Mad Men season 5 episode 9 review: Dark Shadows
Professional and personal jealousies were the building materials of episode 5.9 of Mad Men. Read our review here…
This review contains spoilers. 5.9 Dark Shadows
Fat was a feminist issue in this week’s Mad Men, in an episode that featured more bristling rivalries and bruised egos than you’d see backstage at a kiddie beauty pageant, and a display of parenting only slightly less noxious.
Slights were felt: Peggy was narked at Roger using Ginsberg for another secret client assignation, Pete didn’t get the profile he wanted from the Times, Sally’s feelings were hurt, Don felt competitive, and Betty felt fat.
Betty’s season 5 story arc so far has revolved around her expanded waistline, and Dark Shadows shed some light on why she’s so far been unable to shed the pounds. In short, Betty is still unhappy. Comparing her dumpy life with Henry in the Addams Family mansion to lithe Megan’s floor-cushioned, youth-exuding pad, Betty feels she picked the wrong horse, and it’s eating her up. Or rather, she’s eating it up, layering on the pounds and using food to fill the void.
An early adopter of the Weight Watchers programme, Dark Shadows saw Betty battling calories and attending group weigh-ins in a bid to reduce. Her jealousy didn’t stop at Megan’s figure, but extended to her friendship with Sally, and Don’s romantic infatuation with his beautiful new wife.
Betty’s solution? Stuff young Sally with incendiary material, light the fuse and lob her fizzing over to Don’s apartment to wreak what damage she could. Another master-class in toxic mothering, every word Betty speaks to Sally is another dollar in the bank for some future psychiatrist. There just isn’t enough canned cream in this world to fill the gap inside Betty Francis.
After four seasons of gazing into the mangled heart and mind of the former Mrs Draper, watching Betty struggle with losing her youth and beauty has been interesting, and strangely, more humanising than seeing her repeatedly humiliated by a philandering husband. But let’s hope that’s enough now. Forgive the irony, but Betty’s weight storyline has now worn a bit thin, especially when the much meatier lives of Peggy and Joan are side-lined in favour of it.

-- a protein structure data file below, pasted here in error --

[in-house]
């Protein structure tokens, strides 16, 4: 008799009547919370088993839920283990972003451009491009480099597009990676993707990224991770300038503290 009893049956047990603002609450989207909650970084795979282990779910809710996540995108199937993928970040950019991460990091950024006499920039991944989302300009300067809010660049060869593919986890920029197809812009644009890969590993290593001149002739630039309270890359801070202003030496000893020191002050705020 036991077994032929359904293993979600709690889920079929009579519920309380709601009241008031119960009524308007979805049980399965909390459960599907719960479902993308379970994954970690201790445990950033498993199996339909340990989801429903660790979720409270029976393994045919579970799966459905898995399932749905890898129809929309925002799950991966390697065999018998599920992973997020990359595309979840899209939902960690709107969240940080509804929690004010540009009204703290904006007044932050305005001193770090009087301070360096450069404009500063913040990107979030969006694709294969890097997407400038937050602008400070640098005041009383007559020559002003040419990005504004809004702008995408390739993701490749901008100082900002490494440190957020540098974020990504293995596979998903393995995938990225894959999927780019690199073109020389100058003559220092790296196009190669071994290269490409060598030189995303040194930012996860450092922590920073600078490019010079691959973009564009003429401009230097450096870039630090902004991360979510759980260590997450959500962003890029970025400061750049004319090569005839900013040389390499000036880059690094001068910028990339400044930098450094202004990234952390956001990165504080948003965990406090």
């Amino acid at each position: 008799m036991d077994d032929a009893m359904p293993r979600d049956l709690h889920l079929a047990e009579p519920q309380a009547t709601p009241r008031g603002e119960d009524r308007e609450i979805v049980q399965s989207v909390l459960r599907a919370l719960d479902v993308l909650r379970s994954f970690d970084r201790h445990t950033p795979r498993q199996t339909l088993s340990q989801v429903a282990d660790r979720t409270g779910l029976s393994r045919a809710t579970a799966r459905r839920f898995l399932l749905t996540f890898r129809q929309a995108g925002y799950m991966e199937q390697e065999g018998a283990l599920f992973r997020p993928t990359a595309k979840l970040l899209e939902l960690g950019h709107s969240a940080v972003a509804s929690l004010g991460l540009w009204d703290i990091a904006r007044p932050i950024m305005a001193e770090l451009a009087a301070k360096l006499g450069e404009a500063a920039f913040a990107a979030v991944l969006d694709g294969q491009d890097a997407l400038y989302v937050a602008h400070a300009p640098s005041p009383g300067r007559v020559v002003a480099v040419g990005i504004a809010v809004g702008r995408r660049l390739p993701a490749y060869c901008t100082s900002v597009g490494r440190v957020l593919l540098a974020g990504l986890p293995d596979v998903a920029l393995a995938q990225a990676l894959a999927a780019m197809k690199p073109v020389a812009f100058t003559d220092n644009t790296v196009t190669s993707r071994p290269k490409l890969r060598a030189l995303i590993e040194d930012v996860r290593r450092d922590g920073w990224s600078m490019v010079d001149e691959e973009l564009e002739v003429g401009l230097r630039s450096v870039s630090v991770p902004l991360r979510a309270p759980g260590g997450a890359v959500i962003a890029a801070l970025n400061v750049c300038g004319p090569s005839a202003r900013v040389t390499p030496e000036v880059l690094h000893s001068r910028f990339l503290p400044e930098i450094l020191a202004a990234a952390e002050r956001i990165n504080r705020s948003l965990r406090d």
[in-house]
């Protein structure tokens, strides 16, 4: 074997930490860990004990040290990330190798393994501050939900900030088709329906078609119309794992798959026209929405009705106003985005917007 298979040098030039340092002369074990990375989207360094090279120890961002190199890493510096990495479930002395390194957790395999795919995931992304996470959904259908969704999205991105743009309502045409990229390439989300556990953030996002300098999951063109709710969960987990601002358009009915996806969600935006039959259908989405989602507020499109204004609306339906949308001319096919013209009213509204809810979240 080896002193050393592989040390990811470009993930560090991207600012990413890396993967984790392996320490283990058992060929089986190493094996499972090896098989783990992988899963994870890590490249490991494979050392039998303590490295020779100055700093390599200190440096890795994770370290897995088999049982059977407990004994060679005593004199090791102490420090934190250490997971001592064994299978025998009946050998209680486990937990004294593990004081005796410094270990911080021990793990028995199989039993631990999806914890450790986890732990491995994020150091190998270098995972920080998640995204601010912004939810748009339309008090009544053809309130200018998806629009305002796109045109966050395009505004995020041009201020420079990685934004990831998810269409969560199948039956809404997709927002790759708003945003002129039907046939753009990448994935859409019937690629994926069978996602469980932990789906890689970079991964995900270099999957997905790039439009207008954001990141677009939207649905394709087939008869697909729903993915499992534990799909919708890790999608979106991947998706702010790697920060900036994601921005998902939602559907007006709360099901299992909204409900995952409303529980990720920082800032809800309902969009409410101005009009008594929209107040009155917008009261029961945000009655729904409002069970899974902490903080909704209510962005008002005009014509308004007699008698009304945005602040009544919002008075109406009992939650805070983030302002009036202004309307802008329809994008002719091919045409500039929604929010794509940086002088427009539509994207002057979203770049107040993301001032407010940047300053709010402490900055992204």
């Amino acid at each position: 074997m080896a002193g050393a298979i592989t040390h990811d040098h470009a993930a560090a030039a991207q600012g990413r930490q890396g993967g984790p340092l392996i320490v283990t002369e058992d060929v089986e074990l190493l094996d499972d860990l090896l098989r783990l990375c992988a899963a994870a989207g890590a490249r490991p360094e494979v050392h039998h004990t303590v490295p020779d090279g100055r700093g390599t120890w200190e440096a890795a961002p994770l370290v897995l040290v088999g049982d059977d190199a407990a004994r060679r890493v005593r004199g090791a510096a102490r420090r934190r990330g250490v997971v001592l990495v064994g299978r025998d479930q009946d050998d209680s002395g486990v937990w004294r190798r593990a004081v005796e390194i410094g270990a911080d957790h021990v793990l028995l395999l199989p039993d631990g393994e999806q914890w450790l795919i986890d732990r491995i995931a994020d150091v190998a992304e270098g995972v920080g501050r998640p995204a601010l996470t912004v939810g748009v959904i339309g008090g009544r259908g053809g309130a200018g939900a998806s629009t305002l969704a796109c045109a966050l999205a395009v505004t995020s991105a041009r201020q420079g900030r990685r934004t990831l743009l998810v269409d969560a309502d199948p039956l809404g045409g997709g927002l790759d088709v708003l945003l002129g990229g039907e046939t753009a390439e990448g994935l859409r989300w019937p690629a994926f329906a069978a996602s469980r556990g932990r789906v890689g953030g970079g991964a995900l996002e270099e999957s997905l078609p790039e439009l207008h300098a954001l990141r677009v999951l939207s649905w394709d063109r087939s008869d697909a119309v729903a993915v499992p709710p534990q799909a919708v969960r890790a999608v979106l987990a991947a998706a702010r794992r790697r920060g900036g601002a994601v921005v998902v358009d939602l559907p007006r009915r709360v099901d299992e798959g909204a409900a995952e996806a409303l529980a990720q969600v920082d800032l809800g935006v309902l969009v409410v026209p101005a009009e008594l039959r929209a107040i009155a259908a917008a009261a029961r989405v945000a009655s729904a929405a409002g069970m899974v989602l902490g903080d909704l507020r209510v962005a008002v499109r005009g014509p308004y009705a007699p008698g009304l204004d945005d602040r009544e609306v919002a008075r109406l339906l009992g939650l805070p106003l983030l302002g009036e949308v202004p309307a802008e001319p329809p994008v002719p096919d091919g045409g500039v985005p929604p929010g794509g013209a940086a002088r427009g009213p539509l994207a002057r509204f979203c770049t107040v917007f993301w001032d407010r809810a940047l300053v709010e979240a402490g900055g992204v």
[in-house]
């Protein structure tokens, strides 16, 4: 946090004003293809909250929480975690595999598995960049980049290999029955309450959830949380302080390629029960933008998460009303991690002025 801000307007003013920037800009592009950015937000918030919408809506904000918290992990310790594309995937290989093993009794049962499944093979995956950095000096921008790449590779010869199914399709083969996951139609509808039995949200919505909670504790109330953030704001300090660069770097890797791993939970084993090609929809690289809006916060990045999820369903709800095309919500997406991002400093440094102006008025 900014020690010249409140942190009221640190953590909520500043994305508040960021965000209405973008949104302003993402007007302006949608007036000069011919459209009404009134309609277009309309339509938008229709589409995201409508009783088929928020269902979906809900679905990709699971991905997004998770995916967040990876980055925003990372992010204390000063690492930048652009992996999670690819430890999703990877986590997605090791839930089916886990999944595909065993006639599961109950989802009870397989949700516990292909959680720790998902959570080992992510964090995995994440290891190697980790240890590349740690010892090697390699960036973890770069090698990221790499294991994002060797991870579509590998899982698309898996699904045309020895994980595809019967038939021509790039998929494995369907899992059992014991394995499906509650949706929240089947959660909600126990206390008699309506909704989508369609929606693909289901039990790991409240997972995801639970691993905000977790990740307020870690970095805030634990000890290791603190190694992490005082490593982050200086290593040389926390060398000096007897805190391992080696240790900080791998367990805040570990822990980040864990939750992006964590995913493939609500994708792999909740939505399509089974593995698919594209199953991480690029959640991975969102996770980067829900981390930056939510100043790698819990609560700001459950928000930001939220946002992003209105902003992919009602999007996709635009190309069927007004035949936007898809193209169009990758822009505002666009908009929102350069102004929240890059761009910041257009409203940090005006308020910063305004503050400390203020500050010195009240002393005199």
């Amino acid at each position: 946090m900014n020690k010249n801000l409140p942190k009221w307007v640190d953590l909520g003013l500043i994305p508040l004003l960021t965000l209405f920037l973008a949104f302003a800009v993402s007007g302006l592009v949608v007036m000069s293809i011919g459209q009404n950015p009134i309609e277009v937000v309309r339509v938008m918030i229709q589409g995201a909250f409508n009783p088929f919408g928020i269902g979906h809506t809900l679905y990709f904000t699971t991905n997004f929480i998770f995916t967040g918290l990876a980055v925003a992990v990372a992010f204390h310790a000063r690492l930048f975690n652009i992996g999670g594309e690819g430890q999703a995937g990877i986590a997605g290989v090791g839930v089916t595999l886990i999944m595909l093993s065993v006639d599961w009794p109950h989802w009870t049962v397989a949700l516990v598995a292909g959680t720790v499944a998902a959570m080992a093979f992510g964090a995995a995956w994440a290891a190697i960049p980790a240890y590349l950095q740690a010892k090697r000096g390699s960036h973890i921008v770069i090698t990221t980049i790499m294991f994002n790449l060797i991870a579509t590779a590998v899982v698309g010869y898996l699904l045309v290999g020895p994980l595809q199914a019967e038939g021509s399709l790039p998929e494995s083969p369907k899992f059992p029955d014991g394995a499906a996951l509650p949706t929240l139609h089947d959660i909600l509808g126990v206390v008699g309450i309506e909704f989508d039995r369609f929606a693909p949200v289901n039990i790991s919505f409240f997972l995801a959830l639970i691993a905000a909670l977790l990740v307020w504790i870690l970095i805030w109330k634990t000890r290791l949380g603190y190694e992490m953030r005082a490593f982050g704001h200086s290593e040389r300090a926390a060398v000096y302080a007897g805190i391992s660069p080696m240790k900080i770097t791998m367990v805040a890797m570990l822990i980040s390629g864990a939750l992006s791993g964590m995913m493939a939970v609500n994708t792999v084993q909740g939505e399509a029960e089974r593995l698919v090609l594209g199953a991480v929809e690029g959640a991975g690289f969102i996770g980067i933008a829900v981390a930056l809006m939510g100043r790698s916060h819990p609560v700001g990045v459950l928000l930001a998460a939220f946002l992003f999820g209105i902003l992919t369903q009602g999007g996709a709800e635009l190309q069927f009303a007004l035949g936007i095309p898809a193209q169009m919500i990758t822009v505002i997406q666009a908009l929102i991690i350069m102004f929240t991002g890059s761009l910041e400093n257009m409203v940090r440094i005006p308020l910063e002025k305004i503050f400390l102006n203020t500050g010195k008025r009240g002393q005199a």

As well as the women of SCDP, what we could certainly have more of is Sally; chiefly as Kiernan Shipka has more range in one raised eyebrow than January Jones does in her whole fat-suited body (sorry Jan). Dark Shadows saw Sally put Megan’s acting lessons to good use, smilingly denying her mother the schadenfreude of knowing what a mess she’d caused over at Draper Towers. It was wonderful stuff from Sally, who proved herself right in that scene; she’s not just a little girl. It just a shame the same can’t be said for her mother.
The SCDP elevator is becoming an increasingly fraught space inMad Men, less a lift in season 5 than a boxing ring. “You’re not loyal” Peggy jabbed at Roger, and he came back swinging with his “It’s every man for himself” line. It’s a philosophy that sums up both Roger’s character, that of a man who takes what he wants regardless of the toll on those around him, and what went on in the episode.
Don was inspired by Ginsberg’s talent to flex his copywriting muscles again, leading to the pair locking horns over the Sno Ball campaign, and having their own sparring match in the elevator of broken dreams.
Ginsberg (Ben Feldman) has been a great addition to the regular cast this season, nipping at Don and Peggy’s heels creatively, providing unpredictability, comic relief and oddly poignant claims of Martian heritage (though it was his more down-to-Earth Judaism that earned him Roger’s secret gig this week). Whether he’s mocking his superiors or misquoting Shelley, Michael Ginsberg is a welcome new presence in the Mad Men team.
Weiner and co. evidently couldn’t resist using such a rich, gloopy metaphor as the poisonous smog swimming around Manhattan in late ’66, and who can blame them? The characters of Mad Menare surrounded by the stuff, a miasma composed of cigarette smoke, lies and this week, jealousy. Add to that the nicely ironic opening bars of Maurice Chevalier’s chirpy Sweepin’ the Clouds Away playing as the Francis family give the hollowest of Thanksgiving thanks, and you’ve a classically ominous Mad Men moment (if not one in a classic episode).
And finally… My, but wasn’t that Dark Shadows rehearsal scene a neat coincidence? Matthew Weiner couldn’t have known in time that this episode would air the weekend that Tim Burton’s limp tribute to the gothic soap opera arrived in cinemas (could he?), though that doesn’t make the swipe any less apt or enjoyable.
Only four episodes remain in this season, which has already answered many of the questions posed by the last: will SCDP survive the loss of Lucky Strike? Who is Megan? How will Betty cope with Don’s new marriage? One thread that’s been left more or less dormant is the Roger and Joan situation, which has to be top of the wish-list for next week’s Christmas-set instalment.
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